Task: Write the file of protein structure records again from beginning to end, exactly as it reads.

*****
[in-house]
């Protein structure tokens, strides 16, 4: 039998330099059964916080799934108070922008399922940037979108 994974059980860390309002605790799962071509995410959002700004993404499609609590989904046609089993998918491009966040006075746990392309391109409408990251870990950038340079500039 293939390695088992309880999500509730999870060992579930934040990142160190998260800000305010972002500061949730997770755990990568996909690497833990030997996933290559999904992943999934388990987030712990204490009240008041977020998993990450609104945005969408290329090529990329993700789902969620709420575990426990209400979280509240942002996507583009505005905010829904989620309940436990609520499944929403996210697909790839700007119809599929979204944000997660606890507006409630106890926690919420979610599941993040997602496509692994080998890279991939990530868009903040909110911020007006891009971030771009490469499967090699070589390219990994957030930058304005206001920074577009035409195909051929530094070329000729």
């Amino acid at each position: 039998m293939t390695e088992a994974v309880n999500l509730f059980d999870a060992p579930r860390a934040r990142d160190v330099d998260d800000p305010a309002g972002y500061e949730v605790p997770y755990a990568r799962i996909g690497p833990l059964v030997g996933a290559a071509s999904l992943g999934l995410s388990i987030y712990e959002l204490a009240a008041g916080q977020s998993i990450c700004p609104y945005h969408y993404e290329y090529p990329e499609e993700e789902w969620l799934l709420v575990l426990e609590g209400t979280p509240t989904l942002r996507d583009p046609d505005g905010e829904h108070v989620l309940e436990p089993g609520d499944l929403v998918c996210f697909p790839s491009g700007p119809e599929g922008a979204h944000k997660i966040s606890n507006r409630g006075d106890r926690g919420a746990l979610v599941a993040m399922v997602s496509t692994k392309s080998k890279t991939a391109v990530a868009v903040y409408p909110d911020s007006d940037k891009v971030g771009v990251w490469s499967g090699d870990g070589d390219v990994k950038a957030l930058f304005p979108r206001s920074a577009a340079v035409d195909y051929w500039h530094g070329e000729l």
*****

[in-house]
């Protein structure tokens, strides 16, 4: 039998330099059964916080799934108070922008399922940037979108 994974059980860390309002605790799962071509995410959002700004993404499609609590989904046609089993998918491009966040006075746990392309391109409408990251870990950038340079500039 293939390695088992309880999500509730999870060992579930934040990142160190998260800000305010972002500061949730997770755990990568996909690497833990030997996933290559999904992943999934388990987030712990204490009240008041977020998993990450609104945005969408290329090529990329993700789902969620709420575990426990209400979280509240942002996507583009505005905010829904989620309940436990609520499944929403996210697909790839700007119809599929979204944000997660606890507006409630106890926690919420979610599941993040997602496509692994080998890279991939990530868009903040909110911020007006891009971030771009490469499967090699070589390219990994957030930058304005206001920074577009035409195909051929530094070329000729």
């Amino acid at each position: 039998m293939t390695e088992a994974v309880n999500l509730f059980d999870a060992p579930r860390a934040r990142d160190v330099d998260d800000p305010a309002g972002y500061e949730v605790p997770y755990a990568r799962i996909g690497p833990l059964v030997g996933a290559a071509s999904l992943g999934l995410s388990i987030y712990e959002l204490a009240a008041g916080q977020s998993i990450c700004p609104y945005h969408y993404e290329y090529p990329e499609e993700e789902w969620l799934l709420v575990l426990e609590g209400t979280p509240t989904l942002r996507d583009p046609d505005g905010e829904h108070v989620l309940e436990p089993g609520d499944l929403v998918c996210f697909p790839s491009g700007p119809e599929g922008a979204h944000k997660i966040s606890n507006r409630g006075d106890r926690g919420a746990l979610v599941a993040m399922v997602s496509t692994k392309s080998k890279t991939a391109v990530a868009v903040y409408p909110d911020s007006d940037k891009v971030g771009v990251w490469s499967g090699d870990g070589d390219v990994k950038a957030l930058f304005p979108r206001s920074a577009a340079v035409d195909y051929w500039h530094g070329e000729l």